Pharmacological interventions in Alzheimer's disease (AD) are likely to be more efficacious if administered early in the course of the disease, foregoing the spread of irreversible changes in the brain. Research findings underline an early vulnerability of the isodendritic core (IC) network to AD neurofibrillary lesions. The IC constitutes a phylogenetically conserved subcortical system including the locus coeruleus in pons, dorsal raphe nucleus, and substantia nigra in the midbrain, and nucleus basalis of Meynert in basal forebrain. Through their ascending projections to the cortex, the IC neurons regulate homeostasis and behavior by synthesizing aminergic and cholinergic neurotransmitters. Here we reviewed the evidence demonstrating that neurons of the IC system show neurofibrillary tangles in the earliest stages of AD, prior to cortical pathology, and how this involvement may explain pre-amnestic symptoms, including depression, agitation, and sleep disturbances in AD patients. In fact, clinical and animal studies show a significant reduction of AD cognitive and behavioral symptoms following replenishment of neurotransmitters associated with the IC network. Therefore, the IC network represents a unique candidate for viable therapeutic intervention and should become a high priority for research in AD.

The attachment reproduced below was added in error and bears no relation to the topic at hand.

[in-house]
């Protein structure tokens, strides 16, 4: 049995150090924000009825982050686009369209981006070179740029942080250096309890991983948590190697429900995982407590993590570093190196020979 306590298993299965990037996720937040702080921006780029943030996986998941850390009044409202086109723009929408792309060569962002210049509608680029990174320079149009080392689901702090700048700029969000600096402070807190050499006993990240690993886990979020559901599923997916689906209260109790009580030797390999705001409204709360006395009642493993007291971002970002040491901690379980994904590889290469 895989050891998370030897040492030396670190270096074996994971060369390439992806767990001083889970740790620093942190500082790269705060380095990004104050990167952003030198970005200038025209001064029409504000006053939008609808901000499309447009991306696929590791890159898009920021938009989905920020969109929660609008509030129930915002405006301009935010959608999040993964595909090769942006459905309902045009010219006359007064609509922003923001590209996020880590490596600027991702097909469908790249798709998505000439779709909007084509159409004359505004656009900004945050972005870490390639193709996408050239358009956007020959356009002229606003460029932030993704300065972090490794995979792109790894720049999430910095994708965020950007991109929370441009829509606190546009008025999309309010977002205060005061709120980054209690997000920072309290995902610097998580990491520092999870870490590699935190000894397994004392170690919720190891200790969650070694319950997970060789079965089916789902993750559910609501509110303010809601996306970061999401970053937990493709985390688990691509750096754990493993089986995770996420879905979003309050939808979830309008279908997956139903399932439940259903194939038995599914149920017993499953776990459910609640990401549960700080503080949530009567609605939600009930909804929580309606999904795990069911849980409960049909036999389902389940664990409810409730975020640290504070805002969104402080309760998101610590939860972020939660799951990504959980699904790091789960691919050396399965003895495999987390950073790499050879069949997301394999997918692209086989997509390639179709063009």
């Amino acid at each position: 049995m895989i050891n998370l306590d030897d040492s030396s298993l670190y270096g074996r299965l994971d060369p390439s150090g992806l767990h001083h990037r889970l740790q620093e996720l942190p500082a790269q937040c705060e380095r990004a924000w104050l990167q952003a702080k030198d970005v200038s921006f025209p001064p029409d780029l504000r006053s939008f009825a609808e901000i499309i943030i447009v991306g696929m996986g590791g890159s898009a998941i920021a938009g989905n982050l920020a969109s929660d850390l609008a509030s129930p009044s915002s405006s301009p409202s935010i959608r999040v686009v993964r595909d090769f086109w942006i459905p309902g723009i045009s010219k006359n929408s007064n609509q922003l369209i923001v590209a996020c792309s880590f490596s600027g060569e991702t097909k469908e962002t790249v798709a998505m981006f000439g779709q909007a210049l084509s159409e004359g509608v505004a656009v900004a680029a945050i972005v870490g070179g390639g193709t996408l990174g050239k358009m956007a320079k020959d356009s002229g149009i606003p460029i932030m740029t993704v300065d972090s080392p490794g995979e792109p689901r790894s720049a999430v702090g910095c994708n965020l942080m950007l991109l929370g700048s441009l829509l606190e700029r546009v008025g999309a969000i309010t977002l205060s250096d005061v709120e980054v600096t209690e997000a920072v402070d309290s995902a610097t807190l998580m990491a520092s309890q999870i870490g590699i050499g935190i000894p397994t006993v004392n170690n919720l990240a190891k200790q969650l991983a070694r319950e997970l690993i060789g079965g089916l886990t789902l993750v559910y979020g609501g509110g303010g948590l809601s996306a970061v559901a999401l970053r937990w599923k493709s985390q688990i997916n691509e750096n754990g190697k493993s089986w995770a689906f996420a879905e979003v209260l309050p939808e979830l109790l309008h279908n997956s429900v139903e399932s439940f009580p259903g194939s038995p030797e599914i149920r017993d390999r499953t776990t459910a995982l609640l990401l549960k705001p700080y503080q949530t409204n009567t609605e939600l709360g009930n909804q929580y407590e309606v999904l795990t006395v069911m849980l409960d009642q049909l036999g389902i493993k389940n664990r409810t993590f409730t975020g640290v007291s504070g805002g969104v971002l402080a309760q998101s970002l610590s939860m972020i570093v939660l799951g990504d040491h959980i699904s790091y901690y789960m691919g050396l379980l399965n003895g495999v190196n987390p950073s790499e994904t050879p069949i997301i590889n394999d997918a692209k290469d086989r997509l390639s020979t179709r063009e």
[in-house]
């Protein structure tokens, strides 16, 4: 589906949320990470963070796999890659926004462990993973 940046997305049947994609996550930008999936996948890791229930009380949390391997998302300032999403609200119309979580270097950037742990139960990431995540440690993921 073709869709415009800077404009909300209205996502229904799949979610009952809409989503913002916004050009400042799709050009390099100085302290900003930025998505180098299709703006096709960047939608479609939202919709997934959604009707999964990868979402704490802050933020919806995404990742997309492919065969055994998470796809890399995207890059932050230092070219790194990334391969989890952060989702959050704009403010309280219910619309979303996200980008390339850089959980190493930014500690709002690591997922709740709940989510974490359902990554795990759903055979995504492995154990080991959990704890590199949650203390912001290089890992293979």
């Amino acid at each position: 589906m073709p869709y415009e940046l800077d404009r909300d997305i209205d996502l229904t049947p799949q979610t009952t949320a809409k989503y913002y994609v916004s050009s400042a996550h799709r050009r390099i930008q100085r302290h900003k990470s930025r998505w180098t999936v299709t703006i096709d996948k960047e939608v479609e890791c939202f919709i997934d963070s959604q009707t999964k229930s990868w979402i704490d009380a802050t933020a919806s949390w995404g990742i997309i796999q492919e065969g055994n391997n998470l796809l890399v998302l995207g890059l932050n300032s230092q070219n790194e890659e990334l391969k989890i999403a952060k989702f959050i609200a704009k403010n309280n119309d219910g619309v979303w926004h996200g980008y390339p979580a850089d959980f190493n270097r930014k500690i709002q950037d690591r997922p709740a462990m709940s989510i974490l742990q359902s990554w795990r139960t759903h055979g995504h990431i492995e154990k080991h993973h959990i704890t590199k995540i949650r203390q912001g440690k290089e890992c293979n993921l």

Keywords: Aging; Alzheimer’s disease; brainstem nuclei; early diagnosis; human; monoamines; neurodegeneration; neurofibrillary tangles; neuromodulation; pathology.